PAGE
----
This rebel poet belonging to the second generation of English romanticism, forms a natural group, that not ideal and poetic, with Shelley and Keats through the friendship school shared: his rebellion against society and morality set in the England of his time (Shelley and Byron), attraction that feel the three to the South of Europe (Shelley and Keats die at an early age in Italy(, and Byron in Greece), and his love for Greece and Greek myths. Of the three, Byron is which enjoyed greater resonance in Europe, and if the qualities of his literary productions, can be said that its popularity is due to the aura of legend raised his personality and "exploits" rather than because the quality of his work exceeds the generational peers. His work is characterized by being provided with a more realistic than the of these point of view since the approach in which Byron is situated is more worldly and carnal so his poetry remains in you flat interpretation of not very extraordinary experiences, with a direct and intelligible, language that may be the key to its success.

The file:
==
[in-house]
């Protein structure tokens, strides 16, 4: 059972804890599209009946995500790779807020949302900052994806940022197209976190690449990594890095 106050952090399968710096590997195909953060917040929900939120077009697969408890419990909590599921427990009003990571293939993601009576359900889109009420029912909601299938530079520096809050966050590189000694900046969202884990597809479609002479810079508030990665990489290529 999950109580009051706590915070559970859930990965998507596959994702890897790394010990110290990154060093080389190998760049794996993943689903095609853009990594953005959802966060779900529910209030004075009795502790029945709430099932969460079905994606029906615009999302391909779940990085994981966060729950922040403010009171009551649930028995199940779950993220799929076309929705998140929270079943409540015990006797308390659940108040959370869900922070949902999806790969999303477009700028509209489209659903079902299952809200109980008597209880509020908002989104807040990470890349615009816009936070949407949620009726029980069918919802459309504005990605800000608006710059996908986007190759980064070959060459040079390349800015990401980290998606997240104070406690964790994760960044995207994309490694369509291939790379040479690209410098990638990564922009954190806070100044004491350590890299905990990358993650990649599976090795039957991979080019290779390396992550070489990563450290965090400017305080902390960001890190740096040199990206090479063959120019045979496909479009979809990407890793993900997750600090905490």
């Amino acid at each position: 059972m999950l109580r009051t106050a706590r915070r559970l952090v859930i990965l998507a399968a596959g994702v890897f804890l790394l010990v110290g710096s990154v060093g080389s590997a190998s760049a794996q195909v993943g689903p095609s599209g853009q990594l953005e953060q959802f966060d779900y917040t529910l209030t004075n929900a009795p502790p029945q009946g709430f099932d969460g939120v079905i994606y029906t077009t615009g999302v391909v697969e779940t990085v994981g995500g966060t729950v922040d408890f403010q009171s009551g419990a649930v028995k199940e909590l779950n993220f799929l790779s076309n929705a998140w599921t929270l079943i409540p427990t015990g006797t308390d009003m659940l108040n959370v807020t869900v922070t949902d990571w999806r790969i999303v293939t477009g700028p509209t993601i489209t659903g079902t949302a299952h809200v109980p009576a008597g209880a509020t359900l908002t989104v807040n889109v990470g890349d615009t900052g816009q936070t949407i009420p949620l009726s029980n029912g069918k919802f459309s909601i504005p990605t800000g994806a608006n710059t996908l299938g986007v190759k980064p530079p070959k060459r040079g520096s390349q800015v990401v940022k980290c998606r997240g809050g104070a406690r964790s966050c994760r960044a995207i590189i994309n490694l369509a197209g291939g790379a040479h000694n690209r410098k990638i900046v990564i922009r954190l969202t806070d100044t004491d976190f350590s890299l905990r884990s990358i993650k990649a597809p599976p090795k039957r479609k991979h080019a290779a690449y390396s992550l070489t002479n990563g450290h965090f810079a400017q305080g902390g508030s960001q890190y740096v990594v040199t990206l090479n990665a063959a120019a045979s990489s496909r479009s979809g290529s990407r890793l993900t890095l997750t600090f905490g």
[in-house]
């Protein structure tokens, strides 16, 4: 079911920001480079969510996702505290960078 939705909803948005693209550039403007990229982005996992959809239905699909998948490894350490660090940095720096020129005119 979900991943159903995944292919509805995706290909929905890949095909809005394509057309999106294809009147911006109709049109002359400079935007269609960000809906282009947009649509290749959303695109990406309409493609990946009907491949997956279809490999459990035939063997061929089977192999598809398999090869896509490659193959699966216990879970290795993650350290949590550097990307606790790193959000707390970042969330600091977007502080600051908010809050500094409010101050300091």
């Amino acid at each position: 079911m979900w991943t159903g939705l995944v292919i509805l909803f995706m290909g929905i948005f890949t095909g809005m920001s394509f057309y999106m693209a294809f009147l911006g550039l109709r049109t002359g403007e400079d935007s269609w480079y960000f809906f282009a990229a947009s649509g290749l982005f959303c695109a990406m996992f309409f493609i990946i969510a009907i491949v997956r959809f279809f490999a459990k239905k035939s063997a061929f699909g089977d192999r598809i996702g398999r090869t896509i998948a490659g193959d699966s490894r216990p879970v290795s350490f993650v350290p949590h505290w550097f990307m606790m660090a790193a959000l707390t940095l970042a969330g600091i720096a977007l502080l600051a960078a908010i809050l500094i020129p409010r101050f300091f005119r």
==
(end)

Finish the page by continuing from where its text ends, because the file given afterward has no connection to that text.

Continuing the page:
While his life was short, his literary production is extensive; two hundred and sixty-four wrote lyric poems, seven satires, nine stories in verse, four Greek tragedies, four dramatic poems, and two narrative poems.

There are two periods in his literary career, separated by the years 1815-16, date that coincides with his failed marriage and its economic problems. The second stage can be considered as the brightest, in which the Byronic hero, in a spectacular and primary principle (The Corsair, 1814;) Lara, 1814), happens to have psychological complexity and intellectual depth (Manfred, 1817;) Cain, 1821); as well as its aggressive satire, it evolves into a humor, at a certain point cervantino, as can be seen in Beppo (1818), and Don Juan (1819-23).

The production of Byron highlights his tales in verse, among them Paris (1816), Mazzepa (1819), and Island (1823), all of them fast, schematic and suggestive, with a varied ambience which attracted the audience in a powerful way. The first is the incestuous relationships maintained by Parisian with his stepson Hugo; the second tells the story of Mazzepa, Gentile Polish man who, due to an affair in his youth at the Court of Warsaw, tied naked on a Ukrainian Colt who, once released, returns to Ukraine so dizzying and unbridled; the third features the loves of a Nordic with a woman from the Pacific on a stage full of tropical splendor.